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the english is such a wigger. I also think I should get me a copyzavich of strunk and white so I can refer to it when I make random comments and the like on the internet because that seems totally appropriate. also be careful with the word huge as some people seem to obsess about its pronounciation for some unknown reason.
The English has never been my own personal favourite opening but I enjoyed watching the series, I'm sure it will prove helpful in tounaments!
This is amazing!Thank you so much!Are there any more vioes?
Great series. Lots of really interesting analysis.
Is there any plan to do a video on 4. Nc3 ? That is the most commonly played move in this line, and the one that I seem to play against the most. I most often get the line 4. Nc3 b6 5. Bg2 Bg7 6. 0-0 Be7 7. d4 cxd4 8. Qxd4 d6 (or Nc6)
I always seem to be just slightly on the worst end of it, but I haven't found an improvement.
Thanks Danny! Hope all is well with you!!
I would love to see your thoughts on the Catalan, Roman.
I have your opening book Roman, I would like if you could cover the variations presented in the book so that we can understand them better.
I'm happy to see the symmetrical English finally :)
This series has been really instructive! I will tell Roman he should cover the Botvinnik, but he might not go for it ...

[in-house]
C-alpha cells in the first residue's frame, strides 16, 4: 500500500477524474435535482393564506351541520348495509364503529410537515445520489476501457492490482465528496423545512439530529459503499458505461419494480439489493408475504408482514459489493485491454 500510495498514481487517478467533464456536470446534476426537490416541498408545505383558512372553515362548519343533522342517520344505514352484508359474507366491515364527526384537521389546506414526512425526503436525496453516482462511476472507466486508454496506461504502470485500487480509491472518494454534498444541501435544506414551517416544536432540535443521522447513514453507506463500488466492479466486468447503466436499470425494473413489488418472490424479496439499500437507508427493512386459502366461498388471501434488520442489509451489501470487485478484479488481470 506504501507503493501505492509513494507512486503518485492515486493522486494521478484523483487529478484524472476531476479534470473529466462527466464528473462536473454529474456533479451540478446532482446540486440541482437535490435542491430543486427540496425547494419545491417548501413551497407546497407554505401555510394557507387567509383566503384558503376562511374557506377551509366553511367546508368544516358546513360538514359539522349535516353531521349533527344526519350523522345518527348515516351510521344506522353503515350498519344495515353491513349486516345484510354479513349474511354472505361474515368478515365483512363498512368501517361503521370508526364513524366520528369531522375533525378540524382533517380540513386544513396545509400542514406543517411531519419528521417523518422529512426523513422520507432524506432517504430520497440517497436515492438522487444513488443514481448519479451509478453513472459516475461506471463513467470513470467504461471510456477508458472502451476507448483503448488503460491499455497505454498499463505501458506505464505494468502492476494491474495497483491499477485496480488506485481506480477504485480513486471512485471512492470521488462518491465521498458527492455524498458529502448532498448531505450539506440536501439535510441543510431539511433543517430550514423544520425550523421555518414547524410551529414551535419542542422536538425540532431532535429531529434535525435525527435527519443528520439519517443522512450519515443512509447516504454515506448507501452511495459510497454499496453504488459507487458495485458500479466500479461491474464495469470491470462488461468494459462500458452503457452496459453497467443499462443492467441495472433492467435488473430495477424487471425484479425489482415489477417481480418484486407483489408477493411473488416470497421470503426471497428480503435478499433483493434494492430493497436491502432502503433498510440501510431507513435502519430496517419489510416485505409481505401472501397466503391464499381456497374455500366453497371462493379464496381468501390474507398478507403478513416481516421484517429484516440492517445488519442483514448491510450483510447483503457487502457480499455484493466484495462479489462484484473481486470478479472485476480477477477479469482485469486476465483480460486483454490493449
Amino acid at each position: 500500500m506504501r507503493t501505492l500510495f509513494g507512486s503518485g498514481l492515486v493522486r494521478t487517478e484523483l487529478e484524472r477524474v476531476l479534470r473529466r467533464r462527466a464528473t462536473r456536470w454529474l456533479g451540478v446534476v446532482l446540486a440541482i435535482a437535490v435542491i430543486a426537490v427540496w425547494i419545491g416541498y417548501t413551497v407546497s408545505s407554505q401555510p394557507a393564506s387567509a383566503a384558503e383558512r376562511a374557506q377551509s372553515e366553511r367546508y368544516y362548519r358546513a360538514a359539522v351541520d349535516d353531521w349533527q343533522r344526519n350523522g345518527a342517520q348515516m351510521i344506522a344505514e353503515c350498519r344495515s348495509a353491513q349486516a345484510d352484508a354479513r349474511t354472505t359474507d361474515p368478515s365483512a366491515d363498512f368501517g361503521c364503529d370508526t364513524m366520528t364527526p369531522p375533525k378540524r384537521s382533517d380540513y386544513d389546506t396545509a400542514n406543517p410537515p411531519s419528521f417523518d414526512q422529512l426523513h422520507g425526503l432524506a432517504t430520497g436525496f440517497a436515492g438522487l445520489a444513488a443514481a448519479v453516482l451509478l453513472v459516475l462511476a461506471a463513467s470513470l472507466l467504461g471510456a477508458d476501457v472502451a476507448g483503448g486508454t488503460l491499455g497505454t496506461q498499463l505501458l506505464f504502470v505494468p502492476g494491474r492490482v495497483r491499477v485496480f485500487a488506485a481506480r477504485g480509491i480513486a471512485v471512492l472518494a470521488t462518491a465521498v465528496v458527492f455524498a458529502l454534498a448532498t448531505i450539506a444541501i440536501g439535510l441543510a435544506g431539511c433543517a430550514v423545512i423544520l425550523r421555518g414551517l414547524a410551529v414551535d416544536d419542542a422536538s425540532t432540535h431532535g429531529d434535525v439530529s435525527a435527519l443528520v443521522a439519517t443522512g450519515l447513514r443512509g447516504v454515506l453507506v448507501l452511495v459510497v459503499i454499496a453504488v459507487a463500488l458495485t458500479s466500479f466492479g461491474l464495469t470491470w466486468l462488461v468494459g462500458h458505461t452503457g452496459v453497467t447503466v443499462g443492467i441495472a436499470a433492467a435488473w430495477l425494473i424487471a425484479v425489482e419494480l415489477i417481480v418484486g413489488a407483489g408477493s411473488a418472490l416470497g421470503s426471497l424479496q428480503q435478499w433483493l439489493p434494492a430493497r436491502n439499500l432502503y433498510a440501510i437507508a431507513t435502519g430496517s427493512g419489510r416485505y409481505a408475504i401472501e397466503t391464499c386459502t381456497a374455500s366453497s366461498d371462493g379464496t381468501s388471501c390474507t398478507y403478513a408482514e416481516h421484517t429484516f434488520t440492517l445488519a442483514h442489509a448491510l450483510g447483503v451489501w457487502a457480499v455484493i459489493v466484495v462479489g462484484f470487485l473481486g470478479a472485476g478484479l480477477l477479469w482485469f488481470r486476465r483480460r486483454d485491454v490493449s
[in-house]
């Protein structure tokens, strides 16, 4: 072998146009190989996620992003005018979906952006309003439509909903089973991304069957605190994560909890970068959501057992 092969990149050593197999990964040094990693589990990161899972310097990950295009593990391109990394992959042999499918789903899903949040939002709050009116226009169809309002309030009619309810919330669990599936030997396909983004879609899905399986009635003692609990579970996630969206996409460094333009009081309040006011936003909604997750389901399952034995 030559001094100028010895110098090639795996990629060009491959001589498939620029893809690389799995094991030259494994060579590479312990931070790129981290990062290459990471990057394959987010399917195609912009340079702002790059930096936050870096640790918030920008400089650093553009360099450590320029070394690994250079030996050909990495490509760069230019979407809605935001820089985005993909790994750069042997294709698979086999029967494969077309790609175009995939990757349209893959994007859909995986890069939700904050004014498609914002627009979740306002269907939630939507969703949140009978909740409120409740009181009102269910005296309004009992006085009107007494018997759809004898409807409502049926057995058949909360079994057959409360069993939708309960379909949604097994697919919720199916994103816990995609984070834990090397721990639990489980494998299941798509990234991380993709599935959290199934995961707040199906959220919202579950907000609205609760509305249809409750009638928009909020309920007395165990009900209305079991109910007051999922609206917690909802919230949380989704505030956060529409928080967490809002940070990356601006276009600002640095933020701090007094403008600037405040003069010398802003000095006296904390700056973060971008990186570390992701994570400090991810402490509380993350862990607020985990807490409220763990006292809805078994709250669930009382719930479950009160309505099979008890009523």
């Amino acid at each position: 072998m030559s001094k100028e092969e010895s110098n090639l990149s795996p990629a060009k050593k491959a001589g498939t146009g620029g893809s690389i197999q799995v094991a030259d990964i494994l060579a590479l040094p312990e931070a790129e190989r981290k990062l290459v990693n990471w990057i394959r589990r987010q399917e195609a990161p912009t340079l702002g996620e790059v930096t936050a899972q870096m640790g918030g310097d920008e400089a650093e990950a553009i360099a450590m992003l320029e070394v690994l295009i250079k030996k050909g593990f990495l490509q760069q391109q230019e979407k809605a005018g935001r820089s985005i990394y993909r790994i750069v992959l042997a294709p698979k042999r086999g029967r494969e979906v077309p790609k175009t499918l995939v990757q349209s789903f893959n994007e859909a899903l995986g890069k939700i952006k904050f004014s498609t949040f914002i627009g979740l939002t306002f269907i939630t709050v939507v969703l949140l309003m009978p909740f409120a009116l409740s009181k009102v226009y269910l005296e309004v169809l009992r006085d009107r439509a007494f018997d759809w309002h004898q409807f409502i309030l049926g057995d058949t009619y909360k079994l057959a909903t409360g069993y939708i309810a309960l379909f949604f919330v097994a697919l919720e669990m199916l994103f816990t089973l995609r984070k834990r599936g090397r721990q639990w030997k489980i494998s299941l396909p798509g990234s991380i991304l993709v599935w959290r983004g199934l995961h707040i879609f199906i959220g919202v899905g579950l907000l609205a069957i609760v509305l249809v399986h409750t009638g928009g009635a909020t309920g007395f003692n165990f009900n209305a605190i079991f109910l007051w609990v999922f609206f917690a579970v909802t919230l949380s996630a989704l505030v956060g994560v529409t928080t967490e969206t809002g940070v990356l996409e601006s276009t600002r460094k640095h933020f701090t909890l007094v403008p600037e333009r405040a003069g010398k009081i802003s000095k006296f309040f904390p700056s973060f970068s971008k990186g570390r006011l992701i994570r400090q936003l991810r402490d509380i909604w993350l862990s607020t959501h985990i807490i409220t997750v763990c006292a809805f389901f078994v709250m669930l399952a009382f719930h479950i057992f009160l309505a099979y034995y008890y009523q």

Please continue english
I'd love for you to cover the Botvinnik system!
Please continue English opening. Thank you.
by GM Roman Dzindzichashvili
Today Roman pushes the reverse agenda, reviewing white's ideas in the Symmetrical (1... c5) English. He tells a story of the history of the line, and focuses on the improvements made by white (particularly the Qh5 shot) in a variation that was once popular for black. He points out common pitfalls for white (like the Rook to e1 check) and guides you to a strong understanding of this critical line.
Intermediate | Advanced
English Opening: Symmetrical Variation (A30)
Related: « Part 3
Play Key Position Vs. Computer
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GM Roman Dzindzichashvili
GM Dzindzichashvili was once one of the top players in the world. Born in Georgia, his chess first developed in the USSR. While still an International Master, he defeated opponents like Botvinnik and Bronstein before emigrating, first to Israel where he became a Grandmaster, and then to the United States. His accomplishments in the U.S. include two U.S. Championship first places, and one World Open. He has not played actively in tournaments recently, but has become even more famous perhaps in the U.S. for quality instructional materials, in particular chess videos! Roman Dzindzichashvili now teaches chess classes and seminars for Chess.com University. Feel free to contact him for more information!
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